FEC approves WEE policy for optimal growth

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An empowerment strategy for women in the nation has been approved by the Federal Executive Council.

The new policy, known as WEE, was revealed to State House correspondents on Wednesday in Abuja by the Minister of Women Affairs, Mrs. Pauline Tallen, who expressed the hope that it would contribute to the best possible development for the nation.


“The WEE Policy was approved by the Federal Executive Council yesterday,” she stated. The WEE Policy seeks to empower women economically. We’ve been working on a policy dialogue for more than a year.

To find the best way to empower women and integrate them into the mainstream of nation building, we have travelled across the entire country to all 36 states, engaging in dialogue with the private sector and rural residents.

You’ll agree with me that women make up more than 50% of the population, and involving the entire populace will ensure national development, Tallen said.

“The country cannot develop optimally if 50% of the population is neglected; it’s like a country walking on one leg.”

The minister thanked the President, Major General Muhammadu Buhari (ret. ), for his support and said that having such a policy in place had been a long-time dream due to the value of women in society.

“We have been pursuing this dream, and yesterday, Mr. President gave the green light. By approving this Women Economic Empowerment, Mr. President is leaving behind a legacy that will help women become more involved in financial plans and contribute to the development of their country, she continued.

Abubakar Malami, the Attorney General of the Federation and Minister of Justice, announced at the occasion that the FEC had given its approval for the publication of the Federal Laws of Nigeria.

The Federal Executive Council held a second extraordinary meeting on Tuesday, May 23, 2023, as you are aware, according to the justice minister.

The Office of the Attorney General presented the Council with three FEC memos, and the three memos were taken, discussed, and approved.

“A memo regarding the formalisation of the Public Private Partnership agreement between the Federal Ministry of Justice and Lexis of South Africa was taken as the first memo.

“And it has to do with the publication of the Federal Republic of Nigeria’s laws and all legal materials. This has to do with the release of the Federation’s compilation of laws.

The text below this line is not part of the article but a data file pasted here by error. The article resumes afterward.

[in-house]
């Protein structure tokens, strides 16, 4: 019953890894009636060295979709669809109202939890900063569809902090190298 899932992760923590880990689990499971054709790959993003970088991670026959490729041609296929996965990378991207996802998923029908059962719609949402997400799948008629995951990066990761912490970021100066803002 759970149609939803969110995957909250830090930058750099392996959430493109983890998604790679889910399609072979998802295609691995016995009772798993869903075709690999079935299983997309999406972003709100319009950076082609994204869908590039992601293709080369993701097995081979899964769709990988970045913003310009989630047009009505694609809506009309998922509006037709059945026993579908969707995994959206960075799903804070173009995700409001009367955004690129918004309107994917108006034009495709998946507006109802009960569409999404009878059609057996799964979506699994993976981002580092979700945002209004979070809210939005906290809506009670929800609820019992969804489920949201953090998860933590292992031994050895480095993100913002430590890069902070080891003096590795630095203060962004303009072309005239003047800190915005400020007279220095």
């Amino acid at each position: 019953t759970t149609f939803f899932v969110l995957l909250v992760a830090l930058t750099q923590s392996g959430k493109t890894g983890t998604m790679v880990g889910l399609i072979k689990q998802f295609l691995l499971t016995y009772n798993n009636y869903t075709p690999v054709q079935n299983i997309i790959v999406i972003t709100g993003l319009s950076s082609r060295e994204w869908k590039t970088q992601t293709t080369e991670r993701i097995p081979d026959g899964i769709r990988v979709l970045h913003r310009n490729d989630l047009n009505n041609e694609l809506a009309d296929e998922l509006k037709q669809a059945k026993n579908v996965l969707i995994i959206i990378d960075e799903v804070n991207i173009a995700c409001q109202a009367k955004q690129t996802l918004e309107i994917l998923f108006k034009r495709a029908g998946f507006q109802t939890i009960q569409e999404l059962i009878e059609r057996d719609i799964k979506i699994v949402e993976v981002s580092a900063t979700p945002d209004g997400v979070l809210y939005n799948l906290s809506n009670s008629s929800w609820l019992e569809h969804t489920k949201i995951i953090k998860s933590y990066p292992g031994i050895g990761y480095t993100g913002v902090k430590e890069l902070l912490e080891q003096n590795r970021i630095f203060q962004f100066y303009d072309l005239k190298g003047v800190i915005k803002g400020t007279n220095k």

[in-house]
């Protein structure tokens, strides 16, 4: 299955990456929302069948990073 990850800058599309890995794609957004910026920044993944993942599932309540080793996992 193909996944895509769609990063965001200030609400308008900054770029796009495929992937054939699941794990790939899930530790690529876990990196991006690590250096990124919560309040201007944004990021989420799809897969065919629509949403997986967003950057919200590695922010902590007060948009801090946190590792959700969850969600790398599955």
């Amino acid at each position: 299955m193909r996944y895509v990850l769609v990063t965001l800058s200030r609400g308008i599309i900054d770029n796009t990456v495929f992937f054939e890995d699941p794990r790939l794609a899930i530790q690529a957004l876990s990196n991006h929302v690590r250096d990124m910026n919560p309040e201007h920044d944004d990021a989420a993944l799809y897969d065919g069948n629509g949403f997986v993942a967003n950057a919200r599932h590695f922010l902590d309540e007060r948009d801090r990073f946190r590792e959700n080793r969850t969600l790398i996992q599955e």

“In 2003 and 2005, the Ministry of Justice and a South African company entered into a contract relating to the ongoing publication of the laws of Nigeria after they had been compiled as a book for 15 years.

“That contract was intended to be a rollover contract, so that through a sustainable arrangement, we will have a compendium of the laws of the federation published on a regular basis.”

The minister claims that, with the council’s approval, the nation will have a continuous publication of the laws of the Federation of Nigeria in the form of a book, in a way that is consistent with the quality and, in fact, with associated international best practises.

Malami also revealed that in order to safeguard the national interest in cases involving other countries, the Council had approved standardising the use of discretion by solicitors.

He claims that the new action will aid in preventing the inclusion of clauses harmful to Nigeria in international contracts or agreements.

The operationalization and deployment of the government’s contracts administration system are the topics of the second memo.

“When we took office, we inherited a judgement of liability against the Nigerian government for approximately US$10 billion due to the alleged breach of a contract known as P&ID.

And finally, based on our evaluation of the contract, it appears that the lawyers in charge of reviewing government contracts exercised a great deal of discretion that was underappreciated. As a result, some significant clauses were overlooked, which ultimately would have served to protect the interests of the Nigerian government.

The need has arisen for us to think about the best way to reduce the amount of discretion being exercised by lawyers and bring about standardisation in line with international best practises’, Malami concluded.


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